The feral hog population is growing at a rapid rate across the United States, raising concerns for pork producers, farms and wildlife systems.
Current estimates place the feral or wild hog population at more than two million animals in about half of all states, according to a report at the U.S. Animal Health Association annual meeting in Minneapolis.
In fiscal year 2006, 12 swine herds were infected with pseudorabies, and 13 were infected with swine brucellosis; both diseases have been eradicated from domestic swine. Feral swine were involved in all the cases.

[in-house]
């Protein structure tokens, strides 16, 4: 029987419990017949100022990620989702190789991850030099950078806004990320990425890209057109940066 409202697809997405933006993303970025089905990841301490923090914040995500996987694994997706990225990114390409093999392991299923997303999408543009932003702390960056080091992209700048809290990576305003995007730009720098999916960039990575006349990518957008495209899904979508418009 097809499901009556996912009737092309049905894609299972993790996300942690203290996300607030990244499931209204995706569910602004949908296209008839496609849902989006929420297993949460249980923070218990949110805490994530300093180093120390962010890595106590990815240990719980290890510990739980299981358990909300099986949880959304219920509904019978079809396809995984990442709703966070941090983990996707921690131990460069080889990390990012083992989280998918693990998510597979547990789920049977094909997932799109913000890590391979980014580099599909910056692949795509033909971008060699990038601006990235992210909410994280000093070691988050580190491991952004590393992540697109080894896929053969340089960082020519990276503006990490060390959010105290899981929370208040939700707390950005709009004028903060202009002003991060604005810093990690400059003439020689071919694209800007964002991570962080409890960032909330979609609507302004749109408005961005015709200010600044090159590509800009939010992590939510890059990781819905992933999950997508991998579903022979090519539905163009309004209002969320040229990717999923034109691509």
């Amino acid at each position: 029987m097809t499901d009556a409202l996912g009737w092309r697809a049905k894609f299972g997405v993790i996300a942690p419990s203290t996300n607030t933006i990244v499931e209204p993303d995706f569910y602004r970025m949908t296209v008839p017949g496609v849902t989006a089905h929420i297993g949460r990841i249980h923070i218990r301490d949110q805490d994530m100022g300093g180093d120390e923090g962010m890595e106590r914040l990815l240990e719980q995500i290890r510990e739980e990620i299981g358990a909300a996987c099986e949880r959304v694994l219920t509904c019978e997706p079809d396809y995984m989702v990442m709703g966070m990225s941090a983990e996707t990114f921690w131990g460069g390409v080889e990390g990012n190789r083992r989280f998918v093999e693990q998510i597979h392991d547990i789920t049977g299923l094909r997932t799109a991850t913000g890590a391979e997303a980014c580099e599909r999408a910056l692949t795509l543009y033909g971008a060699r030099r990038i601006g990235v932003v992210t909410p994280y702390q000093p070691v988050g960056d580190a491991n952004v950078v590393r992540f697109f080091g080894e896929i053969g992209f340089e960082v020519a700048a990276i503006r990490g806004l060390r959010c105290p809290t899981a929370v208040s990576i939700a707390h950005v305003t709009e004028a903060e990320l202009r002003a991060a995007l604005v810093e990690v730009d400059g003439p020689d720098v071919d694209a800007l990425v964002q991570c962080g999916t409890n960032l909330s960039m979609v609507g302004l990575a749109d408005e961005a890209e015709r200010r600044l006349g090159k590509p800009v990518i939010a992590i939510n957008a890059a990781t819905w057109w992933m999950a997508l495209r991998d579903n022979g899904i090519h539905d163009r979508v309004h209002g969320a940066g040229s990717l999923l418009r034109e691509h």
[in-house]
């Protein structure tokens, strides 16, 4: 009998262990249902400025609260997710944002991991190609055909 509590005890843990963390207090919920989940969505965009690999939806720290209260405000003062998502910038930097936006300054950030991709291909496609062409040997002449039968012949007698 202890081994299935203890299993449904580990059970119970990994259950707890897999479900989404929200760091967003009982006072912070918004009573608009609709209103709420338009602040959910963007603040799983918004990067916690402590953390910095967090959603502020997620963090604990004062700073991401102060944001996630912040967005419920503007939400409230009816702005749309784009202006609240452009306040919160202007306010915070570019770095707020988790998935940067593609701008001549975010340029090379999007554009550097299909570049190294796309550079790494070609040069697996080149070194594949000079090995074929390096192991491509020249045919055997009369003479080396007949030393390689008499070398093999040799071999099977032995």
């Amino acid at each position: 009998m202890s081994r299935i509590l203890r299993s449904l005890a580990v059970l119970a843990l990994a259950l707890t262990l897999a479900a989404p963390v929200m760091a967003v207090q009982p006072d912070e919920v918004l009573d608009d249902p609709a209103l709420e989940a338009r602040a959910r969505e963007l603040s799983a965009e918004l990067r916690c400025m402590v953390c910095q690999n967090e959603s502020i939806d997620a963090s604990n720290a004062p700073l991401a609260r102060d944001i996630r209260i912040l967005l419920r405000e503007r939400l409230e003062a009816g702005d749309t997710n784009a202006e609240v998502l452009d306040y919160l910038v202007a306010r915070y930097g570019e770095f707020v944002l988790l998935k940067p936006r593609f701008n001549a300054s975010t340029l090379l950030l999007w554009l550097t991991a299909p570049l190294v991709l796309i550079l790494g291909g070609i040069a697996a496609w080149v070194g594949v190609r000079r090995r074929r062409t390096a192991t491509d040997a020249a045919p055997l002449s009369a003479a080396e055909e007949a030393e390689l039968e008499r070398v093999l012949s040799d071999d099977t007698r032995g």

Feral swine destroy forest regeneration, row crops, pasture lands and food plots for wildlife areas.
In response to the growing danger, Iowa, Missouri, Pennsylvania, Wisconsin and Kansas have launched educational programs to make hog producers aware of the threat posed by feral hogs.
Recently, the Kansas Animal Health Department (KAHD) and the U.S. Department of Agriculture (USDA) have started a program to locate and control the fast-growing feral hog population in that state.
The KAHD and USDA are concentrating on locating feral hogs by surveying landowners, producers, game wardens, etc.
Starting this month, the program will prioritize ground control measures, including trapping and shooting. This will be supplemented by aerial control efforts as the program progresses, says Chad Richardson, wildlife biologist with USDA.